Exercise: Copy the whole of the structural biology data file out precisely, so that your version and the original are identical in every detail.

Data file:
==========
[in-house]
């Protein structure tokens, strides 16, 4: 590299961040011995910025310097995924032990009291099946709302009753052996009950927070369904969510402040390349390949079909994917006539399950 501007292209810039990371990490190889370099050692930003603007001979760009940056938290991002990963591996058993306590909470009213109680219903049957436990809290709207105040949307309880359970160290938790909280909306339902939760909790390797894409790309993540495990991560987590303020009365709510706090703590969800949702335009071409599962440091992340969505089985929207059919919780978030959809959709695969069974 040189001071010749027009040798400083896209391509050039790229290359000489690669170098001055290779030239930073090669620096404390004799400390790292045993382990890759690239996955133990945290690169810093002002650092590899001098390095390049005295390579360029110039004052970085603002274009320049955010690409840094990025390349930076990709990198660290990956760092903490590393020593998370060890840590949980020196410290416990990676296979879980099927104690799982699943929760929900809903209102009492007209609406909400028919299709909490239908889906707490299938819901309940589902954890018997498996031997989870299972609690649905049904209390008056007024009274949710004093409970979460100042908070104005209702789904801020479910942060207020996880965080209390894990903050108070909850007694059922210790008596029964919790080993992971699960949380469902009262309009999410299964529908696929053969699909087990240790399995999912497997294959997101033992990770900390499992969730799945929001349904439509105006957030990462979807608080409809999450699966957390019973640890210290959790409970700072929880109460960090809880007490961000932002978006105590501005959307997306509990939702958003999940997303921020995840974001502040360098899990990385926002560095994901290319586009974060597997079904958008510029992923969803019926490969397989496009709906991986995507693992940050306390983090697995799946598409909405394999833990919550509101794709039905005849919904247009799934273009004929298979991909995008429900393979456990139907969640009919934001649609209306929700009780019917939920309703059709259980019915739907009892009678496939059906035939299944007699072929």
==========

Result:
[in-house]
């Protein structure tokens, strides 16, 4: 590299961040011995910025310097995924032990009291099946709302009753052996009950927070369904969510402040390349390949079909994917006539399950 501007292209810039990371990490190889370099050692930003603007001979760009940056938290991002990963591996058993306590909470009213109680219903049957436990809290709207105040949307309880359970160290938790909280909306339902939760909790390797894409790309993540495990991560987590303020009365709510706090703590969800949702335009071409599962440091992340969505089985929207059919919780978030959809959709695969069974 040189001071010749027009040798400083896209391509050039790229290359000489690669170098001055290779030239930073090669620096404390004799400390790292045993382990890759690239996955133990945290690169810093002002650092590899001098390095390049005295390579360029110039004052970085603002274009320049955010690409840094990025390349930076990709990198660290990956760092903490590393020593998370060890840590949980020196410290416990990676296979879980099927104690799982699943929760929900809903209102009492007209609406909400028919299709909490239908889906707490299938819901309940589902954890018997498996031997989870299972609690649905049904209390008056007024009274949710004093409970979460100042908070104005209702789904801020479910942060207020996880965080209390894990903050108070909850007694059922210790008596029964919790080993992971699960949380469902009262309009999410299964529908696929053969699909087990240790399995999912497997294959997101033992990770900390499992969730799945929001349904439509105006957030990462979807608080409809999450699966957390019973640890210290959790409970700072929880109460960090809880007490961000932002978006105590501005959307997306509990939702958003999940997303921020995840974001502040360098899990990385926002560095994901290319586009974060597997079904958008510029992923969803019926490969397989496009709906991986995507693992940050306390983090697995799946598409909405394999833990919550509101794709039905005849919904247009799934273009004929298979991909995008429900393979456990139907969640009919934001649609209306929700009780019917939920309703059709259980019915739907009892009678496939059906035939299944007699072929």